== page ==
Encryption Pack Installation May Not Work If User GUID Is Too Long

This article was previously published under Q253540
This article has been archived. It is offered "as is" and will no longer be updated.
After you install the Windows 2000 High Encryption Pack and it appears to succeed, any program that relies on 128-bit security (such as Microsoft Internet Explorer) may still report 56-bit security in use rather than 128-bit after you reboot the computer.
This problem occurs when the administrative account being used to install the encryption pack has a Globally Unique Identifier (GUID) that is longer than 1,024 bytes. The encryption pack Setup program only allocates a 1,024-byte buffer for this value when it is attempting to verify whether or not the user has permissions to run Setup. If the GUID is too long, validation does not succeed and the encryption pack Setup is not run.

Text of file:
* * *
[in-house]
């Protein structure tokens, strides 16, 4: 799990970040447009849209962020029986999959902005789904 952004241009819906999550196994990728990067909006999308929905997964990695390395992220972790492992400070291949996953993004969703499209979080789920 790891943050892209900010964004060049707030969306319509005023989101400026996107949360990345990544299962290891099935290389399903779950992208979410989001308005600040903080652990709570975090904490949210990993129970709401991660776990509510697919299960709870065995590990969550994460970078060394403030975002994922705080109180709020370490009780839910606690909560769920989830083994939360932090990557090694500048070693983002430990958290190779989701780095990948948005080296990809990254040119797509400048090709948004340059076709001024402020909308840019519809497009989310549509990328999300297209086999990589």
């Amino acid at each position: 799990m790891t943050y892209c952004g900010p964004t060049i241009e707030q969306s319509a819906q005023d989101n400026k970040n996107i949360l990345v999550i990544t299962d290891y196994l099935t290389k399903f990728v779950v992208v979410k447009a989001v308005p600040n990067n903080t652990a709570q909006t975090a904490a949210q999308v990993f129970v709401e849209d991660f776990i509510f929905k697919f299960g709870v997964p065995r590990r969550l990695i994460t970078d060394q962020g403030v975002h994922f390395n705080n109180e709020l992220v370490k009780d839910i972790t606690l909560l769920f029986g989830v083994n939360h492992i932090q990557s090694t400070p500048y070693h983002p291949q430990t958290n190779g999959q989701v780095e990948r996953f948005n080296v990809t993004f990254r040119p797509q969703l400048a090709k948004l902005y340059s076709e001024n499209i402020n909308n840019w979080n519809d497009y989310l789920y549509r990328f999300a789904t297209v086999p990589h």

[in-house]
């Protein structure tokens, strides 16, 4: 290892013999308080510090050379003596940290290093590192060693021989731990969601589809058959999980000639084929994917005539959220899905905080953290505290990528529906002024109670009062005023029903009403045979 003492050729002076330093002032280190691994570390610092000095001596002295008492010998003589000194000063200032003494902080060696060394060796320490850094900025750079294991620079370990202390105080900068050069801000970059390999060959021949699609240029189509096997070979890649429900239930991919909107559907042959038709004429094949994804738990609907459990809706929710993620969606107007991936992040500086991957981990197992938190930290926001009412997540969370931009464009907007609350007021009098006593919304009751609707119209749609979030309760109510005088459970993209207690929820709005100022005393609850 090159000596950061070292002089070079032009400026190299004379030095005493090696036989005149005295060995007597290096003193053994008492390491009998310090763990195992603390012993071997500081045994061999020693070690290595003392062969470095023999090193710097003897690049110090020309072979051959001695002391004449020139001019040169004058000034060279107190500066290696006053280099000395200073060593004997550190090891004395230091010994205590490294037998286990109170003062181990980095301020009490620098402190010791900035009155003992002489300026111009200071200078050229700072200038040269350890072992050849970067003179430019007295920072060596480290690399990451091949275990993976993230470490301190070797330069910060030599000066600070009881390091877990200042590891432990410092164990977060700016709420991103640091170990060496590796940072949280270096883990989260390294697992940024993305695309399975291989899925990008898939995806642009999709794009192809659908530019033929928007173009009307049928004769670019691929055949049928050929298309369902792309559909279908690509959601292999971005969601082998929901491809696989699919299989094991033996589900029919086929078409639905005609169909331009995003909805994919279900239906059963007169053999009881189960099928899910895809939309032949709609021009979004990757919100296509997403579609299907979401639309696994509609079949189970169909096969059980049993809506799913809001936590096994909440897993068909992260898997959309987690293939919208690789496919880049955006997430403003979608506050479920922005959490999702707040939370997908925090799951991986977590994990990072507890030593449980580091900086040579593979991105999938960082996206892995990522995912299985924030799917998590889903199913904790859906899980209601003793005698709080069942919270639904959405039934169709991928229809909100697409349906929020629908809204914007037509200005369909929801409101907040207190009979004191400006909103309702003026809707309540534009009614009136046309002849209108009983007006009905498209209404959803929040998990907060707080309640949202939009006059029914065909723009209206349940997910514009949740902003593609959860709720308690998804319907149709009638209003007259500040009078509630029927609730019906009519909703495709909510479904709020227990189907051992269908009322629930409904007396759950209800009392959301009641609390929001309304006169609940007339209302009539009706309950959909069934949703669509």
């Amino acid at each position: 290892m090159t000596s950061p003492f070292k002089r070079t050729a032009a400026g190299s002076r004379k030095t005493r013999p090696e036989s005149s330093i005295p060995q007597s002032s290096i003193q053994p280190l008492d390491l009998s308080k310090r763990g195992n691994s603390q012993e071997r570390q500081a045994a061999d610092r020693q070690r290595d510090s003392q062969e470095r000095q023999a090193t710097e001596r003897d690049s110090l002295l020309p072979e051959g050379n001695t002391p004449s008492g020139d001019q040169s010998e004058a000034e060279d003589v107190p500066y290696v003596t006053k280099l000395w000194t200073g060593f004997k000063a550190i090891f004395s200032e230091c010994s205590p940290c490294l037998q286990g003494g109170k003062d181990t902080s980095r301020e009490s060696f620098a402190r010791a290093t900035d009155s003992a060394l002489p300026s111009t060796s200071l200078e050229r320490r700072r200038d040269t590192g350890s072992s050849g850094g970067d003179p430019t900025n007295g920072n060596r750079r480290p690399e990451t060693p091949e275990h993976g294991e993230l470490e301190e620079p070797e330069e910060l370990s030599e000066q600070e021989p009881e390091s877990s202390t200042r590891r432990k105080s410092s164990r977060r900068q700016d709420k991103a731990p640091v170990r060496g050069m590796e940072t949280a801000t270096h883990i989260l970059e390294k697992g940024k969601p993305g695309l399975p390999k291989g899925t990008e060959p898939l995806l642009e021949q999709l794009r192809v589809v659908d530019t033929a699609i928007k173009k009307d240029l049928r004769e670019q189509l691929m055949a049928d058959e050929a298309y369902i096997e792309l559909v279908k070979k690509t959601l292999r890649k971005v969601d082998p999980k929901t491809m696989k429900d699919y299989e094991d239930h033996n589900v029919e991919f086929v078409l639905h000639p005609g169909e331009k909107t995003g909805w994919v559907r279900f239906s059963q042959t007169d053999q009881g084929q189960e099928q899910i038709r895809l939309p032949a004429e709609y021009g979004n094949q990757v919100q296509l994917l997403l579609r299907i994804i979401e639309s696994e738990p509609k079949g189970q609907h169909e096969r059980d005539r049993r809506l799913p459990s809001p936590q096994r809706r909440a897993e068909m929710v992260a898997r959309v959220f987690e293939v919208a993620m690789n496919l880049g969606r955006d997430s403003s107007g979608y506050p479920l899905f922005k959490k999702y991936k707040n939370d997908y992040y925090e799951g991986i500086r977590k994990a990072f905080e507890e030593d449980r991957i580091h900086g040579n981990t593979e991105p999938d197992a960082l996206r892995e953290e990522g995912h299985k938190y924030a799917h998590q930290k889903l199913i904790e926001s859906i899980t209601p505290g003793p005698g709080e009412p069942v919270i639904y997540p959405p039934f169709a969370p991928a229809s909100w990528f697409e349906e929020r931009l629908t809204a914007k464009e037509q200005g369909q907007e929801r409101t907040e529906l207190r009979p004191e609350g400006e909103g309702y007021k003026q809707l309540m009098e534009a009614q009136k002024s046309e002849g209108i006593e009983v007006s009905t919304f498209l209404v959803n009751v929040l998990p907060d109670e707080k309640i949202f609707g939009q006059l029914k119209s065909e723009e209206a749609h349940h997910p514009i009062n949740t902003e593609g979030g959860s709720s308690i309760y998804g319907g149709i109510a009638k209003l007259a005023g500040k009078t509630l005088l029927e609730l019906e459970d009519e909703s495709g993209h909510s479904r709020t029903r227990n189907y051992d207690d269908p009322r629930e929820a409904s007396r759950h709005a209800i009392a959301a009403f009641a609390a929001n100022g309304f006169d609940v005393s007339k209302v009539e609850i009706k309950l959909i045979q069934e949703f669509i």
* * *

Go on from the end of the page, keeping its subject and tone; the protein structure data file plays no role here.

With most local administrative accounts, this is not a problem. It currently has only occurred with domain administrator accounts that have been migrated from a Microsoft Windows NT 4.0 domain to a Windows 2000 domain. In this case, the GUID may sometimes be too long.
To resolve this problem, obtain the latest service pack for Windows 2000. For additional information, click the following article number to view the article in theMicrosoft Knowledge Base:
260910 How to Obtain the Latest Windows 2000 Service Pack

Microsoft has confirmed that this is a problem in the Microsoft products that are listed at the beginning of this article. This problem was first corrected in Windows 2000 Service Pack 1.

Article ID: 253540 - Last Review: 10/20/2013 17:15:43 - Revision: 3.2

Microsoft Windows 2000 Server, Microsoft Windows 2000 Professional Edition

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